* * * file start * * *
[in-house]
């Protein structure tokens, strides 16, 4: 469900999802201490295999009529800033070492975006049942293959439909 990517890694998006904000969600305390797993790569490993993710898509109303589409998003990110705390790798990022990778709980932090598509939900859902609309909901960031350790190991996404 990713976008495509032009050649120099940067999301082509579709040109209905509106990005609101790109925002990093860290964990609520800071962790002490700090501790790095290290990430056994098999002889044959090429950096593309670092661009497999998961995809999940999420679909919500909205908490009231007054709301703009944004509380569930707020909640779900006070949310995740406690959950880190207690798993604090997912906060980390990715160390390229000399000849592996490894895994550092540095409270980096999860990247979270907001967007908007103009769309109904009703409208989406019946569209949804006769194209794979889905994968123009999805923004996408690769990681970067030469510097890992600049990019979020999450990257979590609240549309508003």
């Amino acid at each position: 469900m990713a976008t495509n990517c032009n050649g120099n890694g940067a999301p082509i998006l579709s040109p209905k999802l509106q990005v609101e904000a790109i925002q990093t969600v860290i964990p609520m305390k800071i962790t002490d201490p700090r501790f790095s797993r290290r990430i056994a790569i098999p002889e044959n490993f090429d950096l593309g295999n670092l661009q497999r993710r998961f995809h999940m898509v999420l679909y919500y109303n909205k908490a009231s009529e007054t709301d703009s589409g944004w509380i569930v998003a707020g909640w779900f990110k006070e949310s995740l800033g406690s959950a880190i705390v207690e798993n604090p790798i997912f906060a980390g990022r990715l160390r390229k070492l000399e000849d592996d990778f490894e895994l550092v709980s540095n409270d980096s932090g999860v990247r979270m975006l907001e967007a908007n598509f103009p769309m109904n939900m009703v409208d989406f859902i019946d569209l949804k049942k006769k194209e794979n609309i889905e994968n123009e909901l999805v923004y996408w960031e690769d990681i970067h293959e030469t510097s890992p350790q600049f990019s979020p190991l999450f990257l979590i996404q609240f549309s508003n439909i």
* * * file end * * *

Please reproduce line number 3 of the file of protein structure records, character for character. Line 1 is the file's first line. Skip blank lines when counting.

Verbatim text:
């Amino acid at each position: 469900m990713a976008t495509n990517c032009n050649g120099n890694g940067a999301p082509i998006l579709s040109p209905k999802l509106q990005v609101e904000a790109i925002q990093t969600v860290i964990p609520m305390k800071i962790t002490d201490p700090r501790f790095s797993r290290r990430i056994a790569i098999p002889e044959n490993f090429d950096l593309g295999n670092l661009q497999r993710r998961f995809h999940m898509v999420l679909y919500y109303n909205k908490a009231s009529e007054t709301d703009s589409g944004w509380i569930v998003a707020g909640w779900f990110k006070e949310s995740l800033g406690s959950a880190i705390v207690e798993n604090p790798i997912f906060a980390g990022r990715l160390r390229k070492l000399e000849d592996d990778f490894e895994l550092v709980s540095n409270d980096s932090g999860v990247r979270m975006l907001e967007a908007n598509f103009p769309m109904n939900m009703v409208d989406f859902i019946d569209l949804k049942k006769k194209e794979n609309i889905e994968n123009e909901l999805v923004y996408w960031e690769d990681i970067h293959e030469t510097s890992p350790q600049f990019s979020p190991l999450f990257l979590i996404q609240f549309s508003n439909i």